In fact, through recent research covering fourteen government and non-governmental organisations, I have gathered evidence which suggests that even within the same government body there can be multiple encounters with different communities or beliefs shaped more by the department a staff member happens to sit in than theology, ignorance or the issue in hand. Chaplains in a hospital, for example, may ‘do God’ or beliefs from their typically junior position but, at a more senior level, this has to be worked out by Clinical or Operations Directors looking at catering, recruitment, or estates policy which take altogether different skillsets. In foreign ministries, internationally minded universities, and prisons this gets more complex still. In government that complexity, of course, was multiplied across the country as local authorities, universities, hospitals, prisons, and so on, sought to make sense of the religion or belief traditions they may be encountering at each level of their hierarchy without knowing that those encounters were not static.

Overall, the reality then was that any single individual – no matter how brilliant – sent out by government to relate to a whole community on their own could not credibly pull it off. In turn, any single forum or individual that claimed to ‘know’ the mind of a whole community (or even its keenest members) was, more often than not, passing on hunches or their best bet (or a specific theological stance). No single individual or forum was, or could ever be, credible, not because they were not well intentioned or lacked care, but simply because the complexity of every community and of public bodies made such an attempt impossible. That is what made them different from a business or trade association.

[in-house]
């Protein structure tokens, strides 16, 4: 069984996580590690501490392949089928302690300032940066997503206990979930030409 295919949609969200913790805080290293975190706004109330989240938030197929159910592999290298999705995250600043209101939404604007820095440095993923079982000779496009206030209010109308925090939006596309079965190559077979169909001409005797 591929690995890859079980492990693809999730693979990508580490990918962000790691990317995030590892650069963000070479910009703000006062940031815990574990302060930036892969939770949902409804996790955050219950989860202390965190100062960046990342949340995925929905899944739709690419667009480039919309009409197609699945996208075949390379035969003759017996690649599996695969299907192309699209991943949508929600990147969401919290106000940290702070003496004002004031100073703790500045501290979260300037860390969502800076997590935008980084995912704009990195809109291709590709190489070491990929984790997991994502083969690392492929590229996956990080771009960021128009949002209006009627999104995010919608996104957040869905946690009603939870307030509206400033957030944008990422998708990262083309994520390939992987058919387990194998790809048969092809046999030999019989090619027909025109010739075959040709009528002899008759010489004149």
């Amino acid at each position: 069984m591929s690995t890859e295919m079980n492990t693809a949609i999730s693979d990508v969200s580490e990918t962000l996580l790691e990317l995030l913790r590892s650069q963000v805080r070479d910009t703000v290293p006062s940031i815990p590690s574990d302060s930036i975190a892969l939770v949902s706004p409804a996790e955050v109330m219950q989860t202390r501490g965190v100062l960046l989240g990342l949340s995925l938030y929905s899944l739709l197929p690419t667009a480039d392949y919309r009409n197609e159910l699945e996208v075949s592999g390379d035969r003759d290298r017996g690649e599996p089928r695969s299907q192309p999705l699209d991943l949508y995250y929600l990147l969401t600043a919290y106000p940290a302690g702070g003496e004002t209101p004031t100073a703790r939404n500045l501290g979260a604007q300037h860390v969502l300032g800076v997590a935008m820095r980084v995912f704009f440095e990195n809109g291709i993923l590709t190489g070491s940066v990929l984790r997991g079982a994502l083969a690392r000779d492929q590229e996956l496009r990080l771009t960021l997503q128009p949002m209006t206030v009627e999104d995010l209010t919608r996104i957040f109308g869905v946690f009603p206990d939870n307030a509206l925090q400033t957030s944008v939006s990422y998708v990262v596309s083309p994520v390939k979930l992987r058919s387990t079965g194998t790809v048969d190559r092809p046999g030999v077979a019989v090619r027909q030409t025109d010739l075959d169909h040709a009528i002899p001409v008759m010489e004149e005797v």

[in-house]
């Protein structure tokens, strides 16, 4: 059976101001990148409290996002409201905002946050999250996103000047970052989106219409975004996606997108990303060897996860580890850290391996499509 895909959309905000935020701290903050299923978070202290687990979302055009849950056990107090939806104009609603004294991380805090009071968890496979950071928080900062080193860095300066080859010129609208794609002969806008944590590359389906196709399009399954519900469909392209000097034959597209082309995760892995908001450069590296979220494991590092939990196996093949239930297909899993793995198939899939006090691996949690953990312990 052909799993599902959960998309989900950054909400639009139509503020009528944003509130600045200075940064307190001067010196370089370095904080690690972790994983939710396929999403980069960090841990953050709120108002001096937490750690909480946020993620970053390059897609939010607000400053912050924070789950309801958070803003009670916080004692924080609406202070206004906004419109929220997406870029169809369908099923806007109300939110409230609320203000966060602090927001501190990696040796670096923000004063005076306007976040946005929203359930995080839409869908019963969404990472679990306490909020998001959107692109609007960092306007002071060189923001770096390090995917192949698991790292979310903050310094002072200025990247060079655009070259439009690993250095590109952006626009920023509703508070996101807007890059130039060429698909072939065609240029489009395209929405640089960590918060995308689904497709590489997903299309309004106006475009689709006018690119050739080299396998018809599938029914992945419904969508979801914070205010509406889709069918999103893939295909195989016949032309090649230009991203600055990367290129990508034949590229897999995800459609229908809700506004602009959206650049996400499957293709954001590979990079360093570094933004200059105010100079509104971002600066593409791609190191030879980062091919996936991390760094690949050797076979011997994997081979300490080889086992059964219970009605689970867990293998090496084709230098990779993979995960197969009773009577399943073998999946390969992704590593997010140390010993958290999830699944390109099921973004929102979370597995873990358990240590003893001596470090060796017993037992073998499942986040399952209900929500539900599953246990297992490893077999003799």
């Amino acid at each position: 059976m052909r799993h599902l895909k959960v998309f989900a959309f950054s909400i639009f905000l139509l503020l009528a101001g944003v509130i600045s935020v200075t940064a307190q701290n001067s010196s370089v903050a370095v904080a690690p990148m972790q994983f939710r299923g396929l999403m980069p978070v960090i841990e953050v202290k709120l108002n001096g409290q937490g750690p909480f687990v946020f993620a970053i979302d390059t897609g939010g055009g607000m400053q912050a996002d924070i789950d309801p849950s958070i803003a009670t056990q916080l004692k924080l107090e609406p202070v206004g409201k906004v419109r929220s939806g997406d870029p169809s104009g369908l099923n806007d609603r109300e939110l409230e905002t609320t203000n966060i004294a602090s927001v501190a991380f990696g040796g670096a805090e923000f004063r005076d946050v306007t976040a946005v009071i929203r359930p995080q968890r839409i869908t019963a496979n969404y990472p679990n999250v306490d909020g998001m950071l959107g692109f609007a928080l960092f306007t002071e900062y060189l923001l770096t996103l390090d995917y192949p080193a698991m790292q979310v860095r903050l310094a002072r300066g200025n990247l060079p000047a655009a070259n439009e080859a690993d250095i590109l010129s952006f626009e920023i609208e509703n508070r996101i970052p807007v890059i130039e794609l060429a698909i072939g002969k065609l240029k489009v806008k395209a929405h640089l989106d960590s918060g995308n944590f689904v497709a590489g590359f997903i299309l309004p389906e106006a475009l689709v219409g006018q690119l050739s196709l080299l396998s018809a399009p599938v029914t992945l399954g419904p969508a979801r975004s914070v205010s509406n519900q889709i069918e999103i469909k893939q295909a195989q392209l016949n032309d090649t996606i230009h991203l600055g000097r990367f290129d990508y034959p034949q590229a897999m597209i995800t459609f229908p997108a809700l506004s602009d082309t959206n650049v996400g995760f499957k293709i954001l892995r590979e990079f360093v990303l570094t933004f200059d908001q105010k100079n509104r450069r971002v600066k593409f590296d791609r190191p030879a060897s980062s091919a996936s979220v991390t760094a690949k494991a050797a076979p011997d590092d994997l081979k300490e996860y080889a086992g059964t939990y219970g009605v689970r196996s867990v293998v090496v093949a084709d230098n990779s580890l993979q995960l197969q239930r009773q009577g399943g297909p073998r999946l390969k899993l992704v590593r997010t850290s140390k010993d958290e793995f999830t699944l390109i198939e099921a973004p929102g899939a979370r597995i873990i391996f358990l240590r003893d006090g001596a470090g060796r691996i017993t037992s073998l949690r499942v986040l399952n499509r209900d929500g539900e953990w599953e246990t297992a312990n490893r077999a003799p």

This has real consequences for Labour in the future if it does form a government. If, like the current government, Labour refuses to meet with the Muslim Council of Great Britain it will constrain its access to some of our most vulnerable citizens and many Mosques who helped the NHS with its social reach during the Covid pandemic. In turn, if Labour relies solely on the Church of England or black majority Christian churches it may dilute its insights into Scotland or Wales, rural or coastal regions. A government that did not know Jehovah’s Witnesses or the Ahmadiyya community would lose insight into the severe reality of the persecution they face in Russia and parts of South Asia even while remaining a tiny presence within our own shores.

Much has changed in UK society since I worked for the first time in government but, by their silence, it could be that Labour’s approach in these regards has not changed with those times, or that it will simply ape current government weaknesses which Labour’s relevant plans suggest have only made things worse.

If Labour’s policies are, in the future, to be built on sure footings going forward, they need to be opened up beyond tiny niches of advisors, any single person, or dominant and preferred consultative voices. They need diversity to be a guiding point for listening from the very local to the most national level as religion is found in every neighbourhood and, when it goes wrong (or right), there can be significant consequences.

As the Archbishop of Canterbury argued the other day, reconciliation needs more work; just good intent, important though this is, is insufficient. Our very social harmony is at stake.

Never miss a post - subscribe to updates to the blog (English language only) here

We use Mailchimp as our marketing platform. By clicking below to subscribe, you acknowledge that your information will be transferred to Mailchimp for processing.
Learn more about Mailchimp's privacy practices here.

Author: Francis Davis

Published: 30th January 2023

Posted in:

© Catholic Social Thought 2020